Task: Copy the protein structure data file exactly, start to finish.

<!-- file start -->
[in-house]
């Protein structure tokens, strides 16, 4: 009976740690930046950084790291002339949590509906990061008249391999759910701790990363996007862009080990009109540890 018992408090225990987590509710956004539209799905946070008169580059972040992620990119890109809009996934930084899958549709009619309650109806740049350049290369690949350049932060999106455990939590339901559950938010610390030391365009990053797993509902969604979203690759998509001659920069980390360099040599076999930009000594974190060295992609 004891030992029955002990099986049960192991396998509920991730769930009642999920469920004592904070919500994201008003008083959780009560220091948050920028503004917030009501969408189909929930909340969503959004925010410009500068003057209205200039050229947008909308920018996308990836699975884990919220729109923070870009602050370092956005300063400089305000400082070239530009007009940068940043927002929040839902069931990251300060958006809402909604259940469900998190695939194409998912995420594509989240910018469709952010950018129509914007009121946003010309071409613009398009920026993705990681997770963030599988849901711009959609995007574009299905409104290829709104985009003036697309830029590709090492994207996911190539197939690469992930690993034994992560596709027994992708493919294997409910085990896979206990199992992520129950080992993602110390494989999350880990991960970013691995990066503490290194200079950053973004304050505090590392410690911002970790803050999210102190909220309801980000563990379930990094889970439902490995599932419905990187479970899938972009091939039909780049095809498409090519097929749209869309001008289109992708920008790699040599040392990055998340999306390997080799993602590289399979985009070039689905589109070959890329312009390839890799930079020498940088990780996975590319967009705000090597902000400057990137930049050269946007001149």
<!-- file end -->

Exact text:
[in-house]
């Protein structure tokens, strides 16, 4: 009976740690930046950084790291002339949590509906990061008249391999759910701790990363996007862009080990009109540890 018992408090225990987590509710956004539209799905946070008169580059972040992620990119890109809009996934930084899958549709009619309650109806740049350049290369690949350049932060999106455990939590339901559950938010610390030391365009990053797993509902969604979203690759998509001659920069980390360099040599076999930009000594974190060295992609 004891030992029955002990099986049960192991396998509920991730769930009642999920469920004592904070919500994201008003008083959780009560220091948050920028503004917030009501969408189909929930909340969503959004925010410009500068003057209205200039050229947008909308920018996308990836699975884990919220729109923070870009602050370092956005300063400089305000400082070239530009007009940068940043927002929040839902069931990251300060958006809402909604259940469900998190695939194409998912995420594509989240910018469709952010950018129509914007009121946003010309071409613009398009920026993705990681997770963030599988849901711009959609995007574009299905409104290829709104985009003036697309830029590709090492994207996911190539197939690469992930690993034994992560596709027994992708493919294997409910085990896979206990199992992520129950080992993602110390494989999350880990991960970013691995990066503490290194200079950053973004304050505090590392410690911002970790803050999210102190909220309801980000563990379930990094889970439902490995599932419905990187479970899938972009091939039909780049095809498409090519097929749209869309001008289109992708920008790699040599040392990055998340999306390997080799993602590289399979985009070039689905589109070959890329312009390839890799930079020498940088990780996975590319967009705000090597902000400057990137930049050269946007001149």